Energy recovery ventilation is used to achieve maximum efficiency in passive house designs. Heat and humidity are exchanged between the air supply and exhaust while reducing cooling costs in summer and heating costs in winter. When combined with smart ventilation controls, an ERV system can keep comfortable indoor temperatures with a minimal energy cost:
- The ventilation rate is decreased when occupancy is low, saving fan power.
- During summer, the exhaust air removes heat from the fresh intake air.
- During winter, on the other hand, the exhaust air supplies heat to the intake air.
The advantages of a passive house include higher air quality and uniform indoor temperatures. There are long-term savings thanks to energy efficiency, and mechanical systems are more compact because their design capacity is lower.
Despite the high-performance level required in passive house construction, the method allows design flexibility to meet the owner's preferences. For example, if a homeowner prefers a large window area, they can have triple-pane coated glass, and the surrounding walls can have extra insulation. However, working with an experienced contractor is recommended, to avoid design decisions with a negative impact on energy performance.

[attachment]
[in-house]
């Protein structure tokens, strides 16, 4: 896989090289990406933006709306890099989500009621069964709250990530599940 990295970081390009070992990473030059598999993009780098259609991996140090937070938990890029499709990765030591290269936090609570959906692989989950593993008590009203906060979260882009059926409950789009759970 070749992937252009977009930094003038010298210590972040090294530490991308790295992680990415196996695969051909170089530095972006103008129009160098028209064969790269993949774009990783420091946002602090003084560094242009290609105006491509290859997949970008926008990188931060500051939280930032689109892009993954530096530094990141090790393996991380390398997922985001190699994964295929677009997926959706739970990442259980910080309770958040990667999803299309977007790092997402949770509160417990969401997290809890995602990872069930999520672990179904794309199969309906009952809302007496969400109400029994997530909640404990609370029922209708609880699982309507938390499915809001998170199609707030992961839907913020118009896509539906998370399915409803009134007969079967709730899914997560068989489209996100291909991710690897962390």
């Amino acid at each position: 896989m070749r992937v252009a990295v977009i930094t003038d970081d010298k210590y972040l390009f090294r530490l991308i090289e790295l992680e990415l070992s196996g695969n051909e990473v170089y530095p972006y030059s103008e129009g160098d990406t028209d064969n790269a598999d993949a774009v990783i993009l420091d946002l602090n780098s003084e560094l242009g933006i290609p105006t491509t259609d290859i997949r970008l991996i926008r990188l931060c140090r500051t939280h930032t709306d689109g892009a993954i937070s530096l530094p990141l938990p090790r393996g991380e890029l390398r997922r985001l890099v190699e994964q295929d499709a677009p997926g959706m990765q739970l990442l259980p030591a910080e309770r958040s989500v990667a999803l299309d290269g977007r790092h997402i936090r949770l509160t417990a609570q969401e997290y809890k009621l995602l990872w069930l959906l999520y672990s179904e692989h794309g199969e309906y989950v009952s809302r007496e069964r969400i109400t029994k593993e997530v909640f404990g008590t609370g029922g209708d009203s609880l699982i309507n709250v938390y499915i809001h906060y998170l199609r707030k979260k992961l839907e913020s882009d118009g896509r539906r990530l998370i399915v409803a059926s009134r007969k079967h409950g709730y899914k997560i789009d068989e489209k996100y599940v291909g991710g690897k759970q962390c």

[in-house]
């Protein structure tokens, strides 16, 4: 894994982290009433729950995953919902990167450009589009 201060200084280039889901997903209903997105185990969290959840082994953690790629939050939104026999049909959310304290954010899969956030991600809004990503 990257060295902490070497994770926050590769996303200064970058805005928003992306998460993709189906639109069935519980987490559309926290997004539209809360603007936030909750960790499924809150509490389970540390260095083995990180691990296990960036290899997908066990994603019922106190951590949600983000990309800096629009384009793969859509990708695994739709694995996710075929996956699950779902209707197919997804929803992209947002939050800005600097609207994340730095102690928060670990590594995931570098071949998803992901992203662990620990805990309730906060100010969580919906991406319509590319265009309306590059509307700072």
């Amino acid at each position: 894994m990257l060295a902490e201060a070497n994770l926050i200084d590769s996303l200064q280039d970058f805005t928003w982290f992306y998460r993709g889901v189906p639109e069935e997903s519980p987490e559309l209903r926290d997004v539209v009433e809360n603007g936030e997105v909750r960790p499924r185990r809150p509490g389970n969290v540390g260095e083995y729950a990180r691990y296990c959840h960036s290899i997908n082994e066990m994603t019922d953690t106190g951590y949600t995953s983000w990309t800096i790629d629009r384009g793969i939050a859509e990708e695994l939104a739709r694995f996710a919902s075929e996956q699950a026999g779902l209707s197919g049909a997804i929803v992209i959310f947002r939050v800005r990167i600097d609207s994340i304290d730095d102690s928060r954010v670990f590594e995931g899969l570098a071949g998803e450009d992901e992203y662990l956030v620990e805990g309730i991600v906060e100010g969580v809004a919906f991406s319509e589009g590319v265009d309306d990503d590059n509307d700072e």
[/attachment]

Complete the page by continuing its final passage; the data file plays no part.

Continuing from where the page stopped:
Main Challenges of Passive House Construction
The lack of customer knowledge is a major hurdle for the green building movement in general, and this applies to passive house construction. Many projects are designed to reduce construction costs, even when this leads to much higher energy bills over time.
The initial costs of a passive house project are 10-30% higher than those of traditional construction, on average. In addition, passive house construction can be challenging in locations with very cold winters or hot summers.
- Backup heating and cooling systems become necessary, and builders may require plenty of insulation to stay below the limit of 15 kWh/m2/year.
- The required energy performance can also limit window area, and those used must have triple glazing and low-e coating.
The decision to build a passive house project can be approached from a financial standpoint. Energy savings of over 90% are possible, but meeting the Passivhaus standard can have a very high cost in places with extreme temperatures. Owners must weigh utility savings against construction costs, and decide if the return on investment is attractive.
Working with an experienced contractor is very important in a passive house project. Thermal bridging is a common issue that affects buildings, and it happens when insulation layers are displaced, creating a spot with high heat loss. This can have a major impact on energy efficiency in Passivhaus projects.
Passive house construction can greatly reduce heating and cooling costs in buildings, and the concept is not limited to the residential sector. The main benefits of a passive house project are durability, high air quality, occupant comfort, and potential energy savings of over 90%. However, working with an experienced design firm and contractor is recommended, since the Passivhaus standard is technically challenging.
What do you think about passive house construction? Leave your comments below and tell us about your favorite green building trends. To read more about the topic, download our free guide: The Top 10 Inventive Green Engineering Trends for 2017.